Unarguably, since technology has been introduced, it has had profound effects, permeating not only onto society, but our entire ecological system. To categorize the effects of technology as predominantly beneficial or detrimental, as Kevin Kelly and Kirkpatrick Sale claim in their interview, is difficult. "Interview With The Luddite" captures and vividly illustrates their seemingly pointless and underdeveloped ideas. Kelly, protechnology, and Sale, a contemporary neo-Luddite, discuss many technological issues, including the automation of the labor force, oral tradition, literacy, and civilization. Later, they go on to present often radical and unrealistic solutions to the issues. While at times I can fathom certain aspects of the arguments, their solutions are predominantly too idealistic. In this paper, I plan to explore the physical setting of the interview, important nonphysical aspects including the intentions of the participants, and the ideas presented, while incorporating my own perceptions of their persuasiveness and effectiveness.
The atmosphere of the June 1995 interview between Kelly and Sale is of essential importance to the initial impressions of the audience. Firstly, Kelly and Sale agreed to the interview which was published in Wired magazine. "This popular on-line magazine lacks any in-depth discussion of even the most problematic issues surrounding digital culture" (243). Obviously, the magazine offers a purely biased perspective and presents only the positive effects of technological innovations. Appearing in such a biased magazine may seem initially beneficial to the conversion intentions of Sale, the Luddite, but with deeper analysis it becomes clear that the c...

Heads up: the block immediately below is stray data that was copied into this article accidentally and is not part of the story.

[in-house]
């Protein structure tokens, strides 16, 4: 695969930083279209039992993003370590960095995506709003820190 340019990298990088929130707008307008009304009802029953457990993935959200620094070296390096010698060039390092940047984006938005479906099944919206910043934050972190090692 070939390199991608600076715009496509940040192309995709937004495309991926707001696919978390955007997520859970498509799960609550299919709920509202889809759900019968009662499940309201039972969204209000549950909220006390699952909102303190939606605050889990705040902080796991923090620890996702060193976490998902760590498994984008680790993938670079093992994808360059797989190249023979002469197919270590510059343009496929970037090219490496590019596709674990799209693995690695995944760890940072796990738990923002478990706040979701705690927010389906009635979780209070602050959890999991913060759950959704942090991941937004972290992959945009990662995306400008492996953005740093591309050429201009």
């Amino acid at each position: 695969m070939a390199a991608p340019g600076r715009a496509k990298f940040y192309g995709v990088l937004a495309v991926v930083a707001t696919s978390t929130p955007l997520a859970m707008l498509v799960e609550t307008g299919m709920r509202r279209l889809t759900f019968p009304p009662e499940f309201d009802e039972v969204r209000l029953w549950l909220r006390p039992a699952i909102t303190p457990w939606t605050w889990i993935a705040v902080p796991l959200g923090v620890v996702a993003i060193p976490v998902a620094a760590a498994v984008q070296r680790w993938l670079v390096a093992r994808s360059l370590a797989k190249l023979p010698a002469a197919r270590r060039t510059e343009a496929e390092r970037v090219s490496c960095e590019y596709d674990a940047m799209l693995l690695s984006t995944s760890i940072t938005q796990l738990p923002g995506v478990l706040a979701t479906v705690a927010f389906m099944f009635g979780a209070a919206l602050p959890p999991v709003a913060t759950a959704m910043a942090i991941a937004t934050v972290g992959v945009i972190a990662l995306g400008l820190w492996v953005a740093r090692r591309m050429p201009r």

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... convincing. Still, I cannot fathom the motivations behind the interview for either participant. Perhaps Kelly's goal was to persuade Sale, which he did, and perhaps Sale's goal was to attract publicity. Nevertheless, neither was very effective or intriguing in their arguments.
I propose we invite technology and essentially the future. But we should never overstep our boundaries in this world. Instead, accept our role, have regard for nature, respect the Higher Being, and finally consider the consequences of our actions. If all aspects are considered, the undeveloped and seemingly pointless analogies illustrated by Kelly and Sale can be thankfully avoided.
Kelly, Kevin. "Interview With The Luddite." Andrea A.Lunsford and John J. Ruszkiewicz, The Presence Of Others: Voices That Call For A Response. New York: St. Martin's Press, 1997. (243-253)
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